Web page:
Out of Mind Versus Out of World: An Analysis of William Yeats's "Sailing to Byzantium" and "Wild Swans at Coole"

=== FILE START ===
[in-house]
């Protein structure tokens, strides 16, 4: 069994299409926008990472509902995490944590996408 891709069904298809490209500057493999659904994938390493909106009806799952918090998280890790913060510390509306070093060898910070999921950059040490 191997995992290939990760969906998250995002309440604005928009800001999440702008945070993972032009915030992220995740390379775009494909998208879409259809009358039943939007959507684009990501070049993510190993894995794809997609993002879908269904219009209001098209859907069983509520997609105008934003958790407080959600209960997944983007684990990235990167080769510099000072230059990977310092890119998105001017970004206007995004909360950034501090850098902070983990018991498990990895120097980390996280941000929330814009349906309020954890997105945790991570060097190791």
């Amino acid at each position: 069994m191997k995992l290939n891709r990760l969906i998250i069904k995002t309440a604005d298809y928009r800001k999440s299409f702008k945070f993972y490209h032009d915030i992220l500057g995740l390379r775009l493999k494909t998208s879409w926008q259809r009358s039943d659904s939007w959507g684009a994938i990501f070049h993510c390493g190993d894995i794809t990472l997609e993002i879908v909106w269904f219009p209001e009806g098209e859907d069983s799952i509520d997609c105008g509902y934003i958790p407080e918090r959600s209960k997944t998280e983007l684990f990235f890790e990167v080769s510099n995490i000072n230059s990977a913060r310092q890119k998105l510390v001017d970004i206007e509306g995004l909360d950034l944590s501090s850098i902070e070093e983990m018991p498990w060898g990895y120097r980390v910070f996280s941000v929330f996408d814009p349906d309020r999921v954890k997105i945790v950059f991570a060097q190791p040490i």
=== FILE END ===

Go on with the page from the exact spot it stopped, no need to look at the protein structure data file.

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As a young generation, teens hear of how their parents, even grandparents, grew up. Teens are informed of how schools, desires, fashion, and knowledge were all viewed upon “back then.” Some are notified that they are lucky with all of the technology there is today, and the benefits of being a young adolescent with today’s advancements. Some even suggest we take for granted all of the information that has already been discovered. Society has made improvements enough so that we can search almost any problem or idea online. Being more in touch with the new technology and easy, readily available information causes some people to not be as open to our older generations, who have knowledge to supply for us. Not growing up with same resources and traditions adults have creates a lack of full understanding of the ways we can learn from and respect those who grew up before us. While childhoods may have been different, both generations still share some of the same morals as early generations. By depicting birds as symbols of the natural world, in “The Wild Swans at Coole,” and of near immortality in “Sailing into Byzantium,” the two poems shows how Yeats’s concerns progress from the world of the mind and body to earthly concerns of his whole world and nature. While Yeats becomes conscious of the violent truth of nature which results in death, by watching the swans, he is able to comfort himself by admiring how the swans are “unwearied” and “their hearts have not grown old.” When

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